Embedded within 1,200 pages of statutes and 1,000 pagesof regulations is a host of rules that needlessly burden our educators. Insome cases, such as the regulation specifying how districts must store studentrecords, these policies are hard to understand and even harder tojustify. These overly prescriptive rules and regulations inhibit theinitiative of teachers, school leaders and administrators and stifle creativityin schools and central offices throughout the state.
While the review of these thousands of pages ofregulation continues to take place, the Task Force has evaluated and madeinitial recommendations for the elimination of regulations that do not directlyadvance student learning, safety or fiscal integrity, and that have served tohinder schools' flexibility and resources to operate.
45 Initial Recommendations for Regulatory Changes orElimination
The recommendations in this report range from thesimplistic to the fundamental, including such basic changes as removingrestrictions on what type of paper districts can print their report on andallowing districts to move toward electronic record keeping and storage, ratherthan hard student records.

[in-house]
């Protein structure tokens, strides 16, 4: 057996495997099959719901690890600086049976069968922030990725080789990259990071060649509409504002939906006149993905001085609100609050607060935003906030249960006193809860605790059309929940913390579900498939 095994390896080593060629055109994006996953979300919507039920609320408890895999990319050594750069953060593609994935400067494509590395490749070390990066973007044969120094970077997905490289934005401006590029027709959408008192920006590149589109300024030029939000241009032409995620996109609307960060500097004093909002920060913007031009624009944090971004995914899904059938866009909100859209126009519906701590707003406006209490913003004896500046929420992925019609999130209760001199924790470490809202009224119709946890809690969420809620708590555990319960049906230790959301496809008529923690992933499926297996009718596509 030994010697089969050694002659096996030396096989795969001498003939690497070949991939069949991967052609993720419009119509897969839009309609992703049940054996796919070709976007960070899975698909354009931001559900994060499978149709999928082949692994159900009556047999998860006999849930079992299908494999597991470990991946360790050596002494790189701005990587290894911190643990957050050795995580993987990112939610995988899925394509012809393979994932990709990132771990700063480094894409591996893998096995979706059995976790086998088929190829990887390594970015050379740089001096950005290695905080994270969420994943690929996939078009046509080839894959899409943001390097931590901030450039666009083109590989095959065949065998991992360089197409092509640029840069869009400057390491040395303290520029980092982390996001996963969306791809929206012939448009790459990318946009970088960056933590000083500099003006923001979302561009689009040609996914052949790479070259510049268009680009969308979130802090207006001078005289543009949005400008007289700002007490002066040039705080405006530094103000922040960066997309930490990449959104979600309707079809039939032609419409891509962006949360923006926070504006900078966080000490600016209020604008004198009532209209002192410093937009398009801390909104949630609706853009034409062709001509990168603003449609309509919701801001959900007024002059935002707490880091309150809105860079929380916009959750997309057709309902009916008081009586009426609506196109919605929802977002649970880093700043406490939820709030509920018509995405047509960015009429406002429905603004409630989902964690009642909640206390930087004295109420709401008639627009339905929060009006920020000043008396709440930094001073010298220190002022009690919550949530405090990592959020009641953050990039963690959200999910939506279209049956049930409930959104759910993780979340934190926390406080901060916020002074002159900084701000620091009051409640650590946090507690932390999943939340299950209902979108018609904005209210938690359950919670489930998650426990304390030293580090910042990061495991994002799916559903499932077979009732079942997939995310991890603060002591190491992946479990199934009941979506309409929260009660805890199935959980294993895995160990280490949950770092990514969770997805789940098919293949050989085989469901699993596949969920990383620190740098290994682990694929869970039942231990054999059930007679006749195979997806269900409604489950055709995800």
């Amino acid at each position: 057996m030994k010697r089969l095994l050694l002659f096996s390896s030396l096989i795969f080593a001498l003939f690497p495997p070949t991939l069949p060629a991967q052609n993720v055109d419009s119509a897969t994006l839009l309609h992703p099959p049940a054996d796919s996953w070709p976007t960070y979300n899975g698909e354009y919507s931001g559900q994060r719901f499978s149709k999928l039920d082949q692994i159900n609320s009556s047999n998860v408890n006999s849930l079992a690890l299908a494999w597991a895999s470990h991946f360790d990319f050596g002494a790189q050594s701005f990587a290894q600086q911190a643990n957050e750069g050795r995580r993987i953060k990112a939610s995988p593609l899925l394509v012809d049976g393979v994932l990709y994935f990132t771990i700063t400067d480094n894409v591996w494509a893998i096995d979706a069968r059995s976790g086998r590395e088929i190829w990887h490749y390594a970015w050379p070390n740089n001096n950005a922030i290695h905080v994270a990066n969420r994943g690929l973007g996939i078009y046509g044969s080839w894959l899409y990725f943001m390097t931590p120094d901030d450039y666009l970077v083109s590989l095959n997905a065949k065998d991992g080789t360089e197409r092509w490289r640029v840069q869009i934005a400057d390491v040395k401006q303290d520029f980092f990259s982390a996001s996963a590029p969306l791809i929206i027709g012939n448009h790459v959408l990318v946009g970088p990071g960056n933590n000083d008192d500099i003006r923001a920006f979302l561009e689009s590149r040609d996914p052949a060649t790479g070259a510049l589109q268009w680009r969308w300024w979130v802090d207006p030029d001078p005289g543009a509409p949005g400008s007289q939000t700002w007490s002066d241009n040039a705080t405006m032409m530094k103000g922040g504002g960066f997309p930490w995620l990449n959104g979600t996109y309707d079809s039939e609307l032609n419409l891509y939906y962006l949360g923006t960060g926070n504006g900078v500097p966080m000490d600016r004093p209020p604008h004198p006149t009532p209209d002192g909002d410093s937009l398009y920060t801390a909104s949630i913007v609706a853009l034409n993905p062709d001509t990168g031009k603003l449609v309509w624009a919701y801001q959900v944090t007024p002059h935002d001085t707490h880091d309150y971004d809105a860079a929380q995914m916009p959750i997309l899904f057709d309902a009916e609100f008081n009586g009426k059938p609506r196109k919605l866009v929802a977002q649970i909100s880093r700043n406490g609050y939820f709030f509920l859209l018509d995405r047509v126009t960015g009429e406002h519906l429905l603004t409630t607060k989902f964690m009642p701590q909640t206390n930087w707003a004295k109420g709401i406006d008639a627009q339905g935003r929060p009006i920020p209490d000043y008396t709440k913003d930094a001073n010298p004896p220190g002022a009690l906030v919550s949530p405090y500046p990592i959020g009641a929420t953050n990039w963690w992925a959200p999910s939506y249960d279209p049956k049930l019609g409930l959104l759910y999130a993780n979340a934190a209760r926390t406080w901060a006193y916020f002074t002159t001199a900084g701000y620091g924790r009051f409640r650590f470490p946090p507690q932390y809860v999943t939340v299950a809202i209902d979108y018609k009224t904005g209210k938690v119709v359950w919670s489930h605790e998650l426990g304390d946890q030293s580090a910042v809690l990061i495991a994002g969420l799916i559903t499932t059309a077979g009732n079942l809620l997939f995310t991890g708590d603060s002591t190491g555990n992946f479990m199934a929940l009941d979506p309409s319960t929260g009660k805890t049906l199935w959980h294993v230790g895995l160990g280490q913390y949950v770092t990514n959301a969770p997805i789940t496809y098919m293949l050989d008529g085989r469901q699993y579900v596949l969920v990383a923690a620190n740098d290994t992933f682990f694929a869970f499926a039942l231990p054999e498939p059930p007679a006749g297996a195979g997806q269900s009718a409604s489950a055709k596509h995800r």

Other recommended changes will help districts driveinnovation rather than simply comply with regulations that were perhapswell-intentioned but lack a focus on outcomes for students. For example,current code requires each teacher to log 100 hours of approved professionaldevelopment every 5 years. The Task Force recommends changes to help thisregulation drive innovation in student learning by allowing districts toexperiment with different approaches to professional development, such asProfessional Learning Communities.
A full catalogue of the initial recommendations,including all 45 regulatory recommendations, can be found in the full reportattached to this release.
These recommendations are preliminary and the Task Forcewill continue to solicit public input before the final report in issued at theend of December.
The Education Transformation Task Force is chaired byformer New Jersey Commissioner of Education David C. Hespe (Belle Mead,Somerset) and its membership includes: Community Education Resource Networkco-founder and Director Angel Cordero (Camden, Camden); Teaneck High SchoolPrincipal Angela R. Davis (New Milford, Bergen); Kearny School Superintendent FrankDigesere (Toms River, Ocean); Pittsgrove Township Middle School teacher LindaDuBois (Pittsgrove, Salem); Elizabeth Board of Education Assistant SecretaryDonald Edwards Goncalves (Elizabeth, Union); special education expert and ECLCof New Jersey Executive Director Bruce Litinger (Short Hills, Essex); and SetonHall University Department of Education Leadership, Management and Policy ChairMichael J. Osnato, Ed.D. (Westwood, Bergen).
Following the release of this initial report ofrecommendations, the Task Force will submit a final report to the Governor byDecember 31, 2011. Upon the issuance of its final report, the Task Force willbe dissolved.
The Education Transformation Task Force was created byExecutive Order No. 58, issued on April 4, 2011.
Garden State Coalition of Schools